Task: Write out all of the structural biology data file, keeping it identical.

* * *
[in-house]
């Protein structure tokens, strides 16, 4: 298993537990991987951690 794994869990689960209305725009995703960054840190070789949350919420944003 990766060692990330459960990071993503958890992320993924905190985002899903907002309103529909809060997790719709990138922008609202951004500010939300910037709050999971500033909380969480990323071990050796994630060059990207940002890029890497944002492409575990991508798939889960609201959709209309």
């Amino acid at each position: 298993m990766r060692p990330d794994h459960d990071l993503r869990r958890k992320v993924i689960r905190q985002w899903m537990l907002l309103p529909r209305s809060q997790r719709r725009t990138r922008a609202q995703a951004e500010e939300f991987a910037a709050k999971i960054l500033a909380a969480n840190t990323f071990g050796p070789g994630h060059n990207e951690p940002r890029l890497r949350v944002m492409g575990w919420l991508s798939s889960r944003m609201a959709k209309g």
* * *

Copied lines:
[in-house]
């Protein structure tokens, strides 16, 4: 298993537990991987951690 794994869990689960209305725009995703960054840190070789949350919420944003 990766060692990330459960990071993503958890992320993924905190985002899903907002309103529909809060997790719709990138922008609202951004500010939300910037709050999971500033909380969480990323071990050796994630060059990207940002890029890497944002492409575990991508798939889960609201959709209309």
């Amino acid at each position: 298993m990766r060692p990330d794994h459960d990071l993503r869990r958890k992320v993924i689960r905190q985002w899903m537990l907002l309103p529909r209305s809060q997790r719709r725009t990138r922008a609202q995703a951004e500010e939300f991987a910037a709050k999971i960054l500033a909380a969480n840190t990323f071990g050796p070789g994630h060059n990207e951690p940002r890029l890497r949350v944002m492409g575990w919420l991508s798939s889960r944003m609201a959709k209309g």